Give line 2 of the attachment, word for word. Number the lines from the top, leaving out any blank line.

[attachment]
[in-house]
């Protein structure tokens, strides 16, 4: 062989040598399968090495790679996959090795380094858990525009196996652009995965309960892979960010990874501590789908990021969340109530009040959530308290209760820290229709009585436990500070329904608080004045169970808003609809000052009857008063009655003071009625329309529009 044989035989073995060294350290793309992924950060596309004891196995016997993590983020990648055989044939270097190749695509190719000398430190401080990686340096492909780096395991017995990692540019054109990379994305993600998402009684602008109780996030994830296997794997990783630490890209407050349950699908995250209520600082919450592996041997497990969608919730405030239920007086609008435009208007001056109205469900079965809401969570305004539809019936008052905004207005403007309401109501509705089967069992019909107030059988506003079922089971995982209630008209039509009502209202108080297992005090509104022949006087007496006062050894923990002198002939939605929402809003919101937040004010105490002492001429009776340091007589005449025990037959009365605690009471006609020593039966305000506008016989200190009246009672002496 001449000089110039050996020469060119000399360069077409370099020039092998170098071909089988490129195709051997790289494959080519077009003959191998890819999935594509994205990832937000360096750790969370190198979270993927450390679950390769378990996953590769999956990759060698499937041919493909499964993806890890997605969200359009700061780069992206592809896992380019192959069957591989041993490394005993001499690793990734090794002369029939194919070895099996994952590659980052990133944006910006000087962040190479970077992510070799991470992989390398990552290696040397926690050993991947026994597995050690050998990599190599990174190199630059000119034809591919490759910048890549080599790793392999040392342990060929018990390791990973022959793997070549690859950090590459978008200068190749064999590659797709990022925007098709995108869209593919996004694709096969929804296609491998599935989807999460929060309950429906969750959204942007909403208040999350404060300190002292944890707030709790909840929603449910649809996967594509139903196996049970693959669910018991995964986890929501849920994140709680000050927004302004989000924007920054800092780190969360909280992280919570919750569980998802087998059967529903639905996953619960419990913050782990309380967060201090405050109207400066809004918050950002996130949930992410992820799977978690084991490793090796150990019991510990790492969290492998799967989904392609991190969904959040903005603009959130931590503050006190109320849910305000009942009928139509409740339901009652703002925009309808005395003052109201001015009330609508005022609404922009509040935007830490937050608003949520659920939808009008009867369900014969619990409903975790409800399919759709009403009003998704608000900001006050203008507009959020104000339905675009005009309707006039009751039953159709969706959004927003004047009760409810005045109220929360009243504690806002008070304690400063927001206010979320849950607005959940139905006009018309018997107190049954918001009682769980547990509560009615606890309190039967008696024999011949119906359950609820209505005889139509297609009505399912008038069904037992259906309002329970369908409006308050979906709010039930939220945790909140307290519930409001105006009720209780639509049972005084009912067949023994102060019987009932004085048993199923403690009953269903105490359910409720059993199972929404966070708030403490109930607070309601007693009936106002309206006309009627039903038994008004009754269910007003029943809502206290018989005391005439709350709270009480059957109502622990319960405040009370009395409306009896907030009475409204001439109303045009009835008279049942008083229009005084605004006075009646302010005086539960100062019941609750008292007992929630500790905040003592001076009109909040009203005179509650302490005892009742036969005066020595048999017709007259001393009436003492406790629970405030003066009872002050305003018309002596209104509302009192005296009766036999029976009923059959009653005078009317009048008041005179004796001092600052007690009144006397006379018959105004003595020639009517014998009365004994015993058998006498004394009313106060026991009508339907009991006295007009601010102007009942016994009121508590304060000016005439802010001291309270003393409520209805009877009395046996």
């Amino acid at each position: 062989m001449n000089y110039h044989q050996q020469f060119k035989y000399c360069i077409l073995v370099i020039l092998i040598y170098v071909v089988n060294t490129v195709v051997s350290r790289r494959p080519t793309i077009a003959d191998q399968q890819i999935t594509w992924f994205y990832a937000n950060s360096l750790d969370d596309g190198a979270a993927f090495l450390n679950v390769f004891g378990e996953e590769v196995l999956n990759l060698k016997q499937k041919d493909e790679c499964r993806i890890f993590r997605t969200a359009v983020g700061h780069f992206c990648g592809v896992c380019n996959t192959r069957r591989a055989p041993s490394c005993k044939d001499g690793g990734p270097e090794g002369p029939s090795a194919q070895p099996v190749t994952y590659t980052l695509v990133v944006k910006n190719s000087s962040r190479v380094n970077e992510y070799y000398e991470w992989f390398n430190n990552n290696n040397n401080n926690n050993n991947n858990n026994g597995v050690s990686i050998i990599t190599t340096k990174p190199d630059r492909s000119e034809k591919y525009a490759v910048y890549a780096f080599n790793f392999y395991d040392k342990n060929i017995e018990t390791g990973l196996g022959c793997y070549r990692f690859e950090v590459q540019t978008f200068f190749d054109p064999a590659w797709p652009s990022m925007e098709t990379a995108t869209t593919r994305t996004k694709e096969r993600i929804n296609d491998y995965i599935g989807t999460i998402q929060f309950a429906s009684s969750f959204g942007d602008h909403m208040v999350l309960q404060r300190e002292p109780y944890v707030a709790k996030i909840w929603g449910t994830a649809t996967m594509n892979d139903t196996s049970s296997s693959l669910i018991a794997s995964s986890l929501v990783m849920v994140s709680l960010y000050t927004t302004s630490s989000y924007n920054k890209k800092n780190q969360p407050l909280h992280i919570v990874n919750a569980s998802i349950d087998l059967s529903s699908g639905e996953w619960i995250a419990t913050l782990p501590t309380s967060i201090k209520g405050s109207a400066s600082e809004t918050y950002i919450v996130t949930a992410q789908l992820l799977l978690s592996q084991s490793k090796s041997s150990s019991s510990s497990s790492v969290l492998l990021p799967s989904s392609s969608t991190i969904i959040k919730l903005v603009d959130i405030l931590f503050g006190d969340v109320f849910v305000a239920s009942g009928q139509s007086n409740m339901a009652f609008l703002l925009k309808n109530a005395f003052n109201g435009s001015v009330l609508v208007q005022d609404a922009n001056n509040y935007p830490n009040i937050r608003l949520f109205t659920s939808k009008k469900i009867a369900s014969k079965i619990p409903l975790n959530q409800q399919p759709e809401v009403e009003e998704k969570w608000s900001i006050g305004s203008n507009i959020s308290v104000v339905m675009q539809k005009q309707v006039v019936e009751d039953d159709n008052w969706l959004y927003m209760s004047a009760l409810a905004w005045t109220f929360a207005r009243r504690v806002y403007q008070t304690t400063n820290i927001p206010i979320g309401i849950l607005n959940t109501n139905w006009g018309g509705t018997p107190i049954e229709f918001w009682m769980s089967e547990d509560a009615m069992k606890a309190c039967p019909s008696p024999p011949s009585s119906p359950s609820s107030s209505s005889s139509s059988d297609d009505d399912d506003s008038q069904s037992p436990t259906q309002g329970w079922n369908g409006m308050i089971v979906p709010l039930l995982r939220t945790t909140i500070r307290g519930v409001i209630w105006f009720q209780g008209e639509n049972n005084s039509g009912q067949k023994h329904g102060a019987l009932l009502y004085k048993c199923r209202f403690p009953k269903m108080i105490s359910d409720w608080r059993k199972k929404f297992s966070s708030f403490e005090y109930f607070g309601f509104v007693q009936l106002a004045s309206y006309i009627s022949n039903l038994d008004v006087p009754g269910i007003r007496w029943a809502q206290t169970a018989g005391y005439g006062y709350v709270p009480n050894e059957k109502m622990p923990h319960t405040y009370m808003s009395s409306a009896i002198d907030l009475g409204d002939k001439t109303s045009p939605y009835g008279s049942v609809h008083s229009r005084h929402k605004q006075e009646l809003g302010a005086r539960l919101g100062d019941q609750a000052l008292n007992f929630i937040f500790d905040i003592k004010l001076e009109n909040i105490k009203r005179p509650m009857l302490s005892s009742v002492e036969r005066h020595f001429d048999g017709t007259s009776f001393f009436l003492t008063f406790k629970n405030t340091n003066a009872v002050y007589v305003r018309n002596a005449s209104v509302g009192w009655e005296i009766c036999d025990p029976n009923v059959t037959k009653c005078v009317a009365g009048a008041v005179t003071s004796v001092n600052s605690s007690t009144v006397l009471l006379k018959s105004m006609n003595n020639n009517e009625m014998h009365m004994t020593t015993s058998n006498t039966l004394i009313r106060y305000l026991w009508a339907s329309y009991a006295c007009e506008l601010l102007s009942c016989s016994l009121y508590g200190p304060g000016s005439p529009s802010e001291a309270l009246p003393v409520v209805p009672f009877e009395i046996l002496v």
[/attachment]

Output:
């Protein structure tokens, strides 16, 4: 062989040598399968090495790679996959090795380094858990525009196996652009995965309960892979960010990874501590789908990021969340109530009040959530308290209760820290229709009585436990500070329904608080004045169970808003609809000052009857008063009655003071009625329309529009 044989035989073995060294350290793309992924950060596309004891196995016997993590983020990648055989044939270097190749695509190719000398430190401080990686340096492909780096395991017995990692540019054109990379994305993600998402009684602008109780996030994830296997794997990783630490890209407050349950699908995250209520600082919450592996041997497990969608919730405030239920007086609008435009208007001056109205469900079965809401969570305004539809019936008052905004207005403007309401109501509705089967069992019909107030059988506003079922089971995982209630008209039509009502209202108080297992005090509104022949006087007496006062050894923990002198002939939605929402809003919101937040004010105490002492001429009776340091007589005449025990037959009365605690009471006609020593039966305000506008016989200190009246009672002496 001449000089110039050996020469060119000399360069077409370099020039092998170098071909089988490129195709051997790289494959080519077009003959191998890819999935594509994205990832937000360096750790969370190198979270993927450390679950390769378990996953590769999956990759060698499937041919493909499964993806890890997605969200359009700061780069992206592809896992380019192959069957591989041993490394005993001499690793990734090794002369029939194919070895099996994952590659980052990133944006910006000087962040190479970077992510070799991470992989390398990552290696040397926690050993991947026994597995050690050998990599190599990174190199630059000119034809591919490759910048890549080599790793392999040392342990060929018990390791990973022959793997070549690859950090590459978008200068190749064999590659797709990022925007098709995108869209593919996004694709096969929804296609491998599935989807999460929060309950429906969750959204942007909403208040999350404060300190002292944890707030709790909840929603449910649809996967594509139903196996049970693959669910018991995964986890929501849920994140709680000050927004302004989000924007920054800092780190969360909280992280919570919750569980998802087998059967529903639905996953619960419990913050782990309380967060201090405050109207400066809004918050950002996130949930992410992820799977978690084991490793090796150990019991510990790492969290492998799967989904392609991190969904959040903005603009959130931590503050006190109320849910305000009942009928139509409740339901009652703002925009309808005395003052109201001015009330609508005022609404922009509040935007830490937050608003949520659920939808009008009867369900014969619990409903975790409800399919759709009403009003998704608000900001006050203008507009959020104000339905675009005009309707006039009751039953159709969706959004927003004047009760409810005045109220929360009243504690806002008070304690400063927001206010979320849950607005959940139905006009018309018997107190049954918001009682769980547990509560009615606890309190039967008696024999011949119906359950609820209505005889139509297609009505399912008038069904037992259906309002329970369908409006308050979906709010039930939220945790909140307290519930409001105006009720209780639509049972005084009912067949023994102060019987009932004085048993199923403690009953269903105490359910409720059993199972929404966070708030403490109930607070309601007693009936106002309206006309009627039903038994008004009754269910007003029943809502206290018989005391005439709350709270009480059957109502622990319960405040009370009395409306009896907030009475409204001439109303045009009835008279049942008083229009005084605004006075009646302010005086539960100062019941609750008292007992929630500790905040003592001076009109909040009203005179509650302490005892009742036969005066020595048999017709007259001393009436003492406790629970405030003066009872002050305003018309002596209104509302009192005296009766036999029976009923059959009653005078009317009048008041005179004796001092600052007690009144006397006379018959105004003595020639009517014998009365004994015993058998006498004394009313106060026991009508339907009991006295007009601010102007009942016994009121508590304060000016005439802010001291309270003393409520209805009877009395046996």